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by Keith Bond on 2/1/2010 1:10:39 PM

This article is by Keith Bond, Regular contributing writer for FineArtViews.  You should submit an article and share your views as a guest author by clicking here.

Years ago I attended a slide show and lecture given by Richard Schmid.  He told a story of one of his still life paintings which included a salt or pepper shaker.  He was so focused on painting the shapes and colors within the shaker’s reflection that it wasn’t until after he finished painting it that he realized that he had just painted his self portrait.  He had disconnected himself from the object, and only saw shapes and colors.  (Hmmm…I just about typed that he disconnected himself from a reflection of himself.  How would that work?)

Many great artists and art teachers have counseled us to paint shapes not things.  Don’t paint a tree, rather observe the shapes of color that make up the tree.  Paint those shapes and you will find that it will resemble a tree, perhaps better than if you thought in terms of it being a tree.  Don’t paint a face, rather, paint the shapes of color that make up a face.  Don’t paint the flowers, paint the shapes.  You get the point.  You must disconnect yourself from your subject.

Literally, every subject is made up of shapes of color like interlocking jigsaw pieces.  Remember those paint by number sets you did when you were younger?  Any subject can (and should) be reduced to the abstract shapes of color. 

So where do you start if you can’t seem to get your mind to separate the ‘thing’ from the shapes?  It does take a lot of practice to learn to see as an artist.  Here are some exercises that can aid in the learning. 

A friend of mine, Michael Bingham, would occasionally have his students do the following exercise: 

Before class he cut out an image from a magazine.  He took the image and cut it into 1 or 1 ½ inch square pieces.  He then gave each student one square to paint from.  The assignment was to paint the shapes and colors as closely as possible onto an 8 x 8 inch canvas.  When each student was done, their painting would be arranged together to reveal the subject – a portrait. 

It was fascinating to see how well the paintings came together.  If I recall, the students could tell that it was a portrait from the squares, but they were cut in such a way that they didn’t have any single facial feature in its entirety.  There was no piece that had an entire nose or eye or mouth, etc.  This enabled the students to see the shapes instead of seeing the ‘things’.  By disconnecting themselves from the subject they could focus on the shapes of color. 

Additionally, by knowing that their square needed to fit with the others, the students were more careful in making sure their lines and shapes were accurate.  It caused them to study their square more closely.

Despite the fact that each student had a unique style, the image came together because the pieces of the puzzle were accurately painted. 

This is a great exercise for you to try.  Regardless of what style you paint in or at what level you are at, much can be learned from this exercise.  It will help you see shapes and colors.  It will help you see the puzzle pieces.   It will help you study your subject more closely.  As a side note, he chose an image that had easily distinguished abstract shapes.  Choose a simple image.  The more complex the image, the more difficulty you will have in the beginning.  Disconnect yourself one step further by having someone else choose and cut up the image.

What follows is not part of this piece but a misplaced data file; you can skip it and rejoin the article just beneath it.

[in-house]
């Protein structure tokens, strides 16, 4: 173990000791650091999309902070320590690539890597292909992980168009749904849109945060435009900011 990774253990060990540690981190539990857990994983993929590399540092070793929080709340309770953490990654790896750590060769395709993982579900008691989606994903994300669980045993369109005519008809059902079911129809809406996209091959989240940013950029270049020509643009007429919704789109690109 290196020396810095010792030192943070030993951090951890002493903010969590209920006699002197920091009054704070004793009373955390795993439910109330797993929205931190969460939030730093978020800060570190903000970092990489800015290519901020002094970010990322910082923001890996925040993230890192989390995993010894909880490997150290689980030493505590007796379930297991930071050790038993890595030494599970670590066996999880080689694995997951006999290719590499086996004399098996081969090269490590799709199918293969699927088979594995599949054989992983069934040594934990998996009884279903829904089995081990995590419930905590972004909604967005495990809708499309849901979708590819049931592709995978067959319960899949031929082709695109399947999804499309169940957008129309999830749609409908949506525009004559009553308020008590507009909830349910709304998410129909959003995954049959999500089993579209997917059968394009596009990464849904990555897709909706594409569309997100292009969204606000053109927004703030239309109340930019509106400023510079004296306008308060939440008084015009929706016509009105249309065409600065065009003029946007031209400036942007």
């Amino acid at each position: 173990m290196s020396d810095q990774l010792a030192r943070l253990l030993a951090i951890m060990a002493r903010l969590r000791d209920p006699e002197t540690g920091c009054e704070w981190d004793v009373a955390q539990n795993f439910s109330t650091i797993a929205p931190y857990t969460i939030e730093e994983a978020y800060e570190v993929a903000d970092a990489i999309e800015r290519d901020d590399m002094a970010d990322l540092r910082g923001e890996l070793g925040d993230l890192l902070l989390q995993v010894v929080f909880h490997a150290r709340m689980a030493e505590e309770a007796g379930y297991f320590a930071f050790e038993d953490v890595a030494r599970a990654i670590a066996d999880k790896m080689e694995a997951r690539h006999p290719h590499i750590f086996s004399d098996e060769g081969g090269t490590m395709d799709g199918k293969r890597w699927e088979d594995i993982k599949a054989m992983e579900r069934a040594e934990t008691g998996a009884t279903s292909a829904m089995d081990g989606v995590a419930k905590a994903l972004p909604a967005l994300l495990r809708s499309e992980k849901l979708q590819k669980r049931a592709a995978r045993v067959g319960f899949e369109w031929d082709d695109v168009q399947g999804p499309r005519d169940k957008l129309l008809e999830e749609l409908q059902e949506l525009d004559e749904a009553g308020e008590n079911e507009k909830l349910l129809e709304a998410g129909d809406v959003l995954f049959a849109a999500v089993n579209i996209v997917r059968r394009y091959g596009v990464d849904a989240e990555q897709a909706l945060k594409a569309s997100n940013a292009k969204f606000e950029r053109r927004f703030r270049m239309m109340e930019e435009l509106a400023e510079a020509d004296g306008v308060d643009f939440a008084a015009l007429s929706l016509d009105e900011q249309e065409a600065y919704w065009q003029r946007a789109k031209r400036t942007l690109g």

Another fun exercise is turning a photo upside down and painting from that.  It, like the previous one, forces a closer examination and enables you to see shapes instead of things.  There is something about seeing things in a different way that enables you to disconnect with your preconceived ideas.  You can more clearly see reality.

Best Wishes,

Keith Bond

PS  “Maybe all I need…is a new metaphor for reality” (From the song “Disconnected” by Queensryche). 


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Topics: Keith Bond | Painting Lessons | Productivity 

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Anne Watson
I remember doing that exact same portrait exercise in art school. Another good one was projecting an image on a screen, but really out of focus, where we couldn't recognize it at all. We just painted what we saw. Every once in a while, the instructor would focus it a bit more, until eventually we recognized it as an upside down landscape. Voila, when we flipped out paintings over, we'd unknowingly created these great landscape paintings by only observing shapes and colors.

Judy Mudd
What a wonderful story about Richard Schmid. Thanks for passing it along. It is a perfect illustration of removing your "self" from the artistic process and just looking at shapes. I have tried both of your suggestions in my classes and they DO work! You've just reminded me to try them again. Thanks!

Dena McMurdie
I also remember doing that exercise in school (both of them, actually). It was a great way to disconnect yourself from the subject and focus on painting shapes and colors instead of "things".

Esther J. Williams